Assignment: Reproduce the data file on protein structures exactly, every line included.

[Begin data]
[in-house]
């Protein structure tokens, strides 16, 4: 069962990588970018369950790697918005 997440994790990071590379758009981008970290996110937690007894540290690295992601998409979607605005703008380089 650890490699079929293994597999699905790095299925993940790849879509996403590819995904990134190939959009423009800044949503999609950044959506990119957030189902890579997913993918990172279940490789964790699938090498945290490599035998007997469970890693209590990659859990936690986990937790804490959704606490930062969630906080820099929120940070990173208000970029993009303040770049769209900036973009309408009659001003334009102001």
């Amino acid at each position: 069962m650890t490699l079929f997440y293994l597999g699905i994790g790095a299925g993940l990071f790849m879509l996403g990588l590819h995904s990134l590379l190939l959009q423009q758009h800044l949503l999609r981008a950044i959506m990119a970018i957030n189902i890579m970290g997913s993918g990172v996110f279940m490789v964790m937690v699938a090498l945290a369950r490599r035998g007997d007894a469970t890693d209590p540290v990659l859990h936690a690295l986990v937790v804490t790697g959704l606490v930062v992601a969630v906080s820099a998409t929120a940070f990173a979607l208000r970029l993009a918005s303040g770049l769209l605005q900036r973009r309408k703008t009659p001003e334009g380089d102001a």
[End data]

[in-house]
């Protein structure tokens, strides 16, 4: 069962990588970018369950790697918005 997440994790990071590379758009981008970290996110937690007894540290690295992601998409979607605005703008380089 650890490699079929293994597999699905790095299925993940790849879509996403590819995904990134190939959009423009800044949503999609950044959506990119957030189902890579997913993918990172279940490789964790699938090498945290490599035998007997469970890693209590990659859990936690986990937790804490959704606490930062969630906080820099929120940070990173208000970029993009303040770049769209900036973009309408009659001003334009102001």
């Amino acid at each position: 069962m650890t490699l079929f997440y293994l597999g699905i994790g790095a299925g993940l990071f790849m879509l996403g990588l590819h995904s990134l590379l190939l959009q423009q758009h800044l949503l999609r981008a950044i959506m990119a970018i957030n189902i890579m970290g997913s993918g990172v996110f279940m490789v964790m937690v699938a090498l945290a369950r490599r035998g007997d007894a469970t890693d209590p540290v990659l859990h936690a690295l986990v937790v804490t790697g959704l606490v930062v992601a969630v906080s820099a998409t929120a940070f990173a979607l208000r970029l993009a918005s303040g770049l769209l605005q900036r973009r309408k703008t009659p001003e334009g380089d102001a």